Terminology: Singers and composers can rightfully be regarded as musicians.
However, in this book, I reserve the term “musician” exclusively for instru-
mentalists and bandleaders to mark the distinct work they perform.
Throughout the book, I refer exclusively to the English- speaking Carib-
bean. My reference to “the Caribbean” or “the islands” should thus be read
with this meaning in mind.
Registers of Speaking: I have changed some instances of Trinidadian Eng-
lish in places where they might be confusing. Otherwise, direct quotations
are transcribed as spoken.
Visual Signs: In this dialogic experiment, parentheses and brackets are
useful to highlight who provides additional information. Parentheses are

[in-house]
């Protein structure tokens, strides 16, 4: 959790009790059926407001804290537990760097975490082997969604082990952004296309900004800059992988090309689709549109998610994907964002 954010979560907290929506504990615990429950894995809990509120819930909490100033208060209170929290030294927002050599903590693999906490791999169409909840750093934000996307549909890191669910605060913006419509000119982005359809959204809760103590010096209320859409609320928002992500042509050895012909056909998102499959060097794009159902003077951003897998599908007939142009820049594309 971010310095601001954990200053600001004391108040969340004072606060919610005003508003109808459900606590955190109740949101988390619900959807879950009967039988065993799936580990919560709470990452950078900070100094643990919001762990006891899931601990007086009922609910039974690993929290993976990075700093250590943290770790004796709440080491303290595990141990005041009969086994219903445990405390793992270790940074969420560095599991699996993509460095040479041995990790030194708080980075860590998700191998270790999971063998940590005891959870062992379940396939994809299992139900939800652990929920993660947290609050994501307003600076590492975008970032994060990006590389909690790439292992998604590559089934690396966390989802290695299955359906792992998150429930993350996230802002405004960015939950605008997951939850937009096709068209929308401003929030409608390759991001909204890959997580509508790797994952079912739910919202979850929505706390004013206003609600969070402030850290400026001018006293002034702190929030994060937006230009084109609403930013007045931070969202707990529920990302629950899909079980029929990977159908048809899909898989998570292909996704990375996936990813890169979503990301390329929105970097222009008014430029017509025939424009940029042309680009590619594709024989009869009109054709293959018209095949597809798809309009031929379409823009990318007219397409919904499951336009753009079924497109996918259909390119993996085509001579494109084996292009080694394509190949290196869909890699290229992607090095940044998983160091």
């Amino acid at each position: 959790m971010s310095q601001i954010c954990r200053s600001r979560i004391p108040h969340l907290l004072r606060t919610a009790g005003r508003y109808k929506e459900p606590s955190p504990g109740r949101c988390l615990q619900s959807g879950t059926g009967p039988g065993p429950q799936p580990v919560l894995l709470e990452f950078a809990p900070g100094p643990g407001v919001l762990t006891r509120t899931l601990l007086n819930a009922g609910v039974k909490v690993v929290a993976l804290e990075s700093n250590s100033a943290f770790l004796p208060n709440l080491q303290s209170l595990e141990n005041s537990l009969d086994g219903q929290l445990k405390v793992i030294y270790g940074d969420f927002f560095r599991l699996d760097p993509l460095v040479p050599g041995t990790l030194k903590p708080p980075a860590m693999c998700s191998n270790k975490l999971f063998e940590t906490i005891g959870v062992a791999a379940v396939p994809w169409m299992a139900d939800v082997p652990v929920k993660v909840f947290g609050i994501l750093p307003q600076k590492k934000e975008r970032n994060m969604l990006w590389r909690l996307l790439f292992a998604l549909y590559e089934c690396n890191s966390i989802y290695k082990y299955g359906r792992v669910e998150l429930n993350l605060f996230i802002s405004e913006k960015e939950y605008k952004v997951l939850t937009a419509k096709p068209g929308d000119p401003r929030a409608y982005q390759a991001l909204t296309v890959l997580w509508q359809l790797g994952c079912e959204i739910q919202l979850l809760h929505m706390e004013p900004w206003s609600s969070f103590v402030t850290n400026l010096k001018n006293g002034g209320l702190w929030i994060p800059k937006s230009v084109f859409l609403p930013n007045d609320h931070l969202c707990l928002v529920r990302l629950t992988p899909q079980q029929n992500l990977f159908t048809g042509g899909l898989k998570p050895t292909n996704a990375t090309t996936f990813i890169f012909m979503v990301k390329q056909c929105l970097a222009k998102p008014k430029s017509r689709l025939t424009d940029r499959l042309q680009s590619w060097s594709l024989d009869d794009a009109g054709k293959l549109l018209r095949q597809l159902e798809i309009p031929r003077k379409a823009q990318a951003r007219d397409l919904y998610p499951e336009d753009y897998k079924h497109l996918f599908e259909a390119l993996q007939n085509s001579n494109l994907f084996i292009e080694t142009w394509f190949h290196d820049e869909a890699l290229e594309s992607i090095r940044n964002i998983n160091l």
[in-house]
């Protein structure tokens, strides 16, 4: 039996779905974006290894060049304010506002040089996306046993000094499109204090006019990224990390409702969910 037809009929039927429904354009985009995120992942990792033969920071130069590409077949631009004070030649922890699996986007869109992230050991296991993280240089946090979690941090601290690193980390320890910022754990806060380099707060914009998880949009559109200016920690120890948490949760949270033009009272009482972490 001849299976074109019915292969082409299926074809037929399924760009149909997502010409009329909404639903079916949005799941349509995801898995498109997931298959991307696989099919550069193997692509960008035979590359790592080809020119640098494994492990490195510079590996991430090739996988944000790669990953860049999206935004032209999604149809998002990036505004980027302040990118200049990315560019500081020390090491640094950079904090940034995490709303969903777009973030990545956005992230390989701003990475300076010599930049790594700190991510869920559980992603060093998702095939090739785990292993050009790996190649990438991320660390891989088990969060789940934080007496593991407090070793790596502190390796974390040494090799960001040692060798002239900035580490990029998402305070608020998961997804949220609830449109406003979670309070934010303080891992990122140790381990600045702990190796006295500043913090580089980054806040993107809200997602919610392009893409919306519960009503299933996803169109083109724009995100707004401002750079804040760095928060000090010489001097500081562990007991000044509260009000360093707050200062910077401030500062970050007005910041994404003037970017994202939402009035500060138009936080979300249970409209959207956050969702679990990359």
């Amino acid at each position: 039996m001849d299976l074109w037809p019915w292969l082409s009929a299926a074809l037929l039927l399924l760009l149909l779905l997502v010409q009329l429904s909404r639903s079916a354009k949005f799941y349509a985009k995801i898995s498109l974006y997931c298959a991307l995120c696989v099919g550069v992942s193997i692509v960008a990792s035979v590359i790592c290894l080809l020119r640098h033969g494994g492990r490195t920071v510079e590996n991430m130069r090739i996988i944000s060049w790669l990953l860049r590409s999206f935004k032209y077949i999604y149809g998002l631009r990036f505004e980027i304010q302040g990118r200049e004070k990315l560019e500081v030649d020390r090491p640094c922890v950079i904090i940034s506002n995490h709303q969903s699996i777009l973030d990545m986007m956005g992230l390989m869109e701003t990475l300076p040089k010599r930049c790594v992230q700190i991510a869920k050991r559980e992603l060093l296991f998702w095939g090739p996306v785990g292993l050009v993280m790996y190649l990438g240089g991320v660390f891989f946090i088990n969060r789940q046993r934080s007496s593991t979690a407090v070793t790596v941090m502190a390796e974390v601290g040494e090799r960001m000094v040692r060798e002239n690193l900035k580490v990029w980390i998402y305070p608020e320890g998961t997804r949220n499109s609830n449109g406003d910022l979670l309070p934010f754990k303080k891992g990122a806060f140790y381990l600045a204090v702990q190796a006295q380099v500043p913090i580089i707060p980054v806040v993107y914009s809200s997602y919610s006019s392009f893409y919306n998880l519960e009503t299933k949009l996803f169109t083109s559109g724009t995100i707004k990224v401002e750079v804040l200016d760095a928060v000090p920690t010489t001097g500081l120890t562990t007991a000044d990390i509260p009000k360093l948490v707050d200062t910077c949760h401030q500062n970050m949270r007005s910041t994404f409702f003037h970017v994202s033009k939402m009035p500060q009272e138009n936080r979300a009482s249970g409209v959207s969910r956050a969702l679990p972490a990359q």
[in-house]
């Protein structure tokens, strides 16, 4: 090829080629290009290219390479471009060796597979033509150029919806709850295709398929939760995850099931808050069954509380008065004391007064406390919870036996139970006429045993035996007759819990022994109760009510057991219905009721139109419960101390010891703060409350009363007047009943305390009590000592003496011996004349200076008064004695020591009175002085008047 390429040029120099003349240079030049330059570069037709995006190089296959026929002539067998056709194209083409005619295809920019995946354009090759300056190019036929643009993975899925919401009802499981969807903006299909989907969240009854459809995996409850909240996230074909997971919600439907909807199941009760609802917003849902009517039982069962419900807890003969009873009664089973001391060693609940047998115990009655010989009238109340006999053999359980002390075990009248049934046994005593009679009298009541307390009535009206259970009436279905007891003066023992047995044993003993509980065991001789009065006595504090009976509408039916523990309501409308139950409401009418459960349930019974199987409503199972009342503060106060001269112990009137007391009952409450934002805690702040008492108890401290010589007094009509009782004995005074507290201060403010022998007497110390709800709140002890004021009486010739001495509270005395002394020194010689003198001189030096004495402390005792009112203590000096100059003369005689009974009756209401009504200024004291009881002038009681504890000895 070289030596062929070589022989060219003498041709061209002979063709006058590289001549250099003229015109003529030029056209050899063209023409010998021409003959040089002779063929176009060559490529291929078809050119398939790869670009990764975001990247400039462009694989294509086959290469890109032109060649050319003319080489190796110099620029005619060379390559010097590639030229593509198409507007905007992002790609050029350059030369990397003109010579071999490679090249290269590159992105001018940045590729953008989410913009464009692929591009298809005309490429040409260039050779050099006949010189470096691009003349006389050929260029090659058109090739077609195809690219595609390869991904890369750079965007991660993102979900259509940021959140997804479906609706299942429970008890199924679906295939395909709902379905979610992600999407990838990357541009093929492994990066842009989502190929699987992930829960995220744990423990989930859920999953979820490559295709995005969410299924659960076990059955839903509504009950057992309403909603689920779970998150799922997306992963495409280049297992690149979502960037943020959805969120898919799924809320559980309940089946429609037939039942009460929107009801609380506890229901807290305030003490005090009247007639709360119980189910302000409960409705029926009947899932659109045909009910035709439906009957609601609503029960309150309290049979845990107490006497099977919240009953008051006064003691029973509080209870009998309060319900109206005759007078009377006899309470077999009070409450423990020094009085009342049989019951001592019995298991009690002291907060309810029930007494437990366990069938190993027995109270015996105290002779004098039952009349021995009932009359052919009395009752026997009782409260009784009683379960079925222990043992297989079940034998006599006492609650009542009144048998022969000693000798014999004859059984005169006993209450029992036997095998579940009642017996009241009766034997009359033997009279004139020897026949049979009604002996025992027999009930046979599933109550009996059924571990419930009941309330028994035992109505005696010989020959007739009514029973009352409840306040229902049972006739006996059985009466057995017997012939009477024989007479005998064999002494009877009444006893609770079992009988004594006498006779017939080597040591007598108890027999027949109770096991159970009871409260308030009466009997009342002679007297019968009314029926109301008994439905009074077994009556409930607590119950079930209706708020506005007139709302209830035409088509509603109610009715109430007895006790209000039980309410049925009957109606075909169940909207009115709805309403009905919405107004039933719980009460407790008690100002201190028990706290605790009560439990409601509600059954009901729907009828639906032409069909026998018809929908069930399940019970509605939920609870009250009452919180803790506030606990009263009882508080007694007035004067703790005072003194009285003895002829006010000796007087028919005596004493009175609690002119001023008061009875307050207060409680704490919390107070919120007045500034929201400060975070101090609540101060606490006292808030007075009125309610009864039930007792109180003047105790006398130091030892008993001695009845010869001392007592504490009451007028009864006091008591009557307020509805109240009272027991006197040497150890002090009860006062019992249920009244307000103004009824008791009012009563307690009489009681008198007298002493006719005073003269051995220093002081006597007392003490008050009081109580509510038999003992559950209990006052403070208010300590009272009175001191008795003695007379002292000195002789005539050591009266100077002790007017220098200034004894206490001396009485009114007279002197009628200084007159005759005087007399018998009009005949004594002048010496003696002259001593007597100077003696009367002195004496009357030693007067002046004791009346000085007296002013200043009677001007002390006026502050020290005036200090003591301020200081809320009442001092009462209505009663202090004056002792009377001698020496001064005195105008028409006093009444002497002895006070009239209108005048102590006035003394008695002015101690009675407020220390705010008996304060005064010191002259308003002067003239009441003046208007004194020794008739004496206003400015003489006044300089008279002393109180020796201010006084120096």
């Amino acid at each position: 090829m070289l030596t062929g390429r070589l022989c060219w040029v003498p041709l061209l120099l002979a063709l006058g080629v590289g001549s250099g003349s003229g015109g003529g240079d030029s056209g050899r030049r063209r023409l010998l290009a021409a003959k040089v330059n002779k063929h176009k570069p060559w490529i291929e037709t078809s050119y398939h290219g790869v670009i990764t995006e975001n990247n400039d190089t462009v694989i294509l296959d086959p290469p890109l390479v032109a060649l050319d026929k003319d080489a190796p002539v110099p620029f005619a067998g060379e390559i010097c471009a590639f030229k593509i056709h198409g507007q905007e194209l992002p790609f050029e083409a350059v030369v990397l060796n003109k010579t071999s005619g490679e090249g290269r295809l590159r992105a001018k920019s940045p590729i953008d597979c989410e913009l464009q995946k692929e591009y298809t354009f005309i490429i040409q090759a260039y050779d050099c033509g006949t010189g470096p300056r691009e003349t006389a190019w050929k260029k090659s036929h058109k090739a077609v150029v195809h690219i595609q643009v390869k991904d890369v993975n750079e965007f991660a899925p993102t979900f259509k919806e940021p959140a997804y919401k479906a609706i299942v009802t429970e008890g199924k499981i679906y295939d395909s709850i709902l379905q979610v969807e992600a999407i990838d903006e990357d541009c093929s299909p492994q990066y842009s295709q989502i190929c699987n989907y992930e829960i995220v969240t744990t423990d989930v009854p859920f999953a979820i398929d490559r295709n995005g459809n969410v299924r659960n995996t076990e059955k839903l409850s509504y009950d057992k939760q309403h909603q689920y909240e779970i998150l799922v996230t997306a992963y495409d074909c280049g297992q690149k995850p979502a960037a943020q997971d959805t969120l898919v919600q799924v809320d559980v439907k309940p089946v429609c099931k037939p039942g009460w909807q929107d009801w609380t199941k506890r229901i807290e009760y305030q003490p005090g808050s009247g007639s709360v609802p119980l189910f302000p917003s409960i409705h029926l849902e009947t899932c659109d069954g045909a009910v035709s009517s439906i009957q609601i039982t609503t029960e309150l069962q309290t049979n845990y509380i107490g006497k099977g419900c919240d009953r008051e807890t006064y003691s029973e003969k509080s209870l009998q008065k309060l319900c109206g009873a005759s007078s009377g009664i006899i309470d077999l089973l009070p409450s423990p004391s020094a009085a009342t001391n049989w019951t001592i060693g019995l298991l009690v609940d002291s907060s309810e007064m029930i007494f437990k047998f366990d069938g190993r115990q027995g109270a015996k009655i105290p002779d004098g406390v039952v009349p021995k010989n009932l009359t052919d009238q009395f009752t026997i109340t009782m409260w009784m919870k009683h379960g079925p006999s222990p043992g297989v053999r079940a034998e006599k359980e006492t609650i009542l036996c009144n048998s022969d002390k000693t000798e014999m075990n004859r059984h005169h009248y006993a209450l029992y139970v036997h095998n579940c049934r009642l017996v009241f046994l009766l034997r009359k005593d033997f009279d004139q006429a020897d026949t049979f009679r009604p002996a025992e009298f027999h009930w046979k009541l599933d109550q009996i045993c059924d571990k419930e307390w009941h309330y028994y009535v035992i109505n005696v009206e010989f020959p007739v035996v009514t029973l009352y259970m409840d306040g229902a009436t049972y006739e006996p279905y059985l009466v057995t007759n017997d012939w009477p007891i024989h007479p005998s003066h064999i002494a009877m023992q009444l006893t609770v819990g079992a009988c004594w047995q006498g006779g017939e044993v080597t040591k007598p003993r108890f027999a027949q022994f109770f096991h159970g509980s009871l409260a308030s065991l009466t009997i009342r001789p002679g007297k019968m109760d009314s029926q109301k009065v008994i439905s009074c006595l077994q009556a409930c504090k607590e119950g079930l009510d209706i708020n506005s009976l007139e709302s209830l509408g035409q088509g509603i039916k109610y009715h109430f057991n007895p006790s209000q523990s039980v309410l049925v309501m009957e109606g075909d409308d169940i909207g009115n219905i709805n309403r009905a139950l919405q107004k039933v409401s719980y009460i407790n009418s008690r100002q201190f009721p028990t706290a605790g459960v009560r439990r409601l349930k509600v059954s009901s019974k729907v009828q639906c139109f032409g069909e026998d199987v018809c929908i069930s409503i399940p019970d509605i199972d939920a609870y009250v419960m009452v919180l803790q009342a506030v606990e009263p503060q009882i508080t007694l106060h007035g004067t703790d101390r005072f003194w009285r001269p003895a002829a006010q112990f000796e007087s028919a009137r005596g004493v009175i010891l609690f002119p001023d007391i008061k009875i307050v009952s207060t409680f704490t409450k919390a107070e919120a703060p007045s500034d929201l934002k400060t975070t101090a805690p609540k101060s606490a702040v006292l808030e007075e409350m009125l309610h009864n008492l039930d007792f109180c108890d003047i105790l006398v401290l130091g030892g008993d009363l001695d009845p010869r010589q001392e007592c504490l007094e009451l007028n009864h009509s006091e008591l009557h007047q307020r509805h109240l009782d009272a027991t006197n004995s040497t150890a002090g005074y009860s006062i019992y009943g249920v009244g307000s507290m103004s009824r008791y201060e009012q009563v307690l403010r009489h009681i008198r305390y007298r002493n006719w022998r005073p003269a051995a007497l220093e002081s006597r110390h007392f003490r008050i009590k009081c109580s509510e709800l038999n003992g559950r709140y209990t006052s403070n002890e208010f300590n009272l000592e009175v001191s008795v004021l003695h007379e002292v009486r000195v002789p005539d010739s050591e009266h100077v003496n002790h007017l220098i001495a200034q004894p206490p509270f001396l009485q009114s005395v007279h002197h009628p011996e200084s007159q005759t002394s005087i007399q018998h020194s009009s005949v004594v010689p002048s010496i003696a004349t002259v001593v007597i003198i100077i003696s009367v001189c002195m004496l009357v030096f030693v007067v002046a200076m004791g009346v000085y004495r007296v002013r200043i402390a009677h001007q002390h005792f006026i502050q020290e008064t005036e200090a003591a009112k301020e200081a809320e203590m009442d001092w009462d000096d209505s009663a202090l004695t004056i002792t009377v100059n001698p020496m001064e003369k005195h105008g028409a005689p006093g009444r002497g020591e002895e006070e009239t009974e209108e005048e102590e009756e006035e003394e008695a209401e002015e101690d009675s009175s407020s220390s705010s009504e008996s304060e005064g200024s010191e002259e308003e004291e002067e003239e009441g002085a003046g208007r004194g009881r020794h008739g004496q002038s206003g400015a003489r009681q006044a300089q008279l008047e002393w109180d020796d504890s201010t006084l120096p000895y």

used when the author in question provides additional information on what
he or she is saying. By contrast, brackets indicate that I am adding explana-
tions or additional information to what another speaker is saying.
Currencies: Speaking about his tours in different parts of the world, Roy
Cape refers at times to Trinidadian dollars, at other times to U.S. dollars,
and at still other times to Canadian dollars. Whenever possible, the sum of
money referred to in the text is translated into U.S. dollars. At other times,
to avoid interrupting a dialogue, I leave the reference to foreign currencies
as mentioned by the speaker. The reader should note the following con-
versions: 1 U.S. dollar is worth usually from 6 to 6.4 Trinidadian dollars;
1 Canadian dollar usually equals around 6 Trinidadian dollars.
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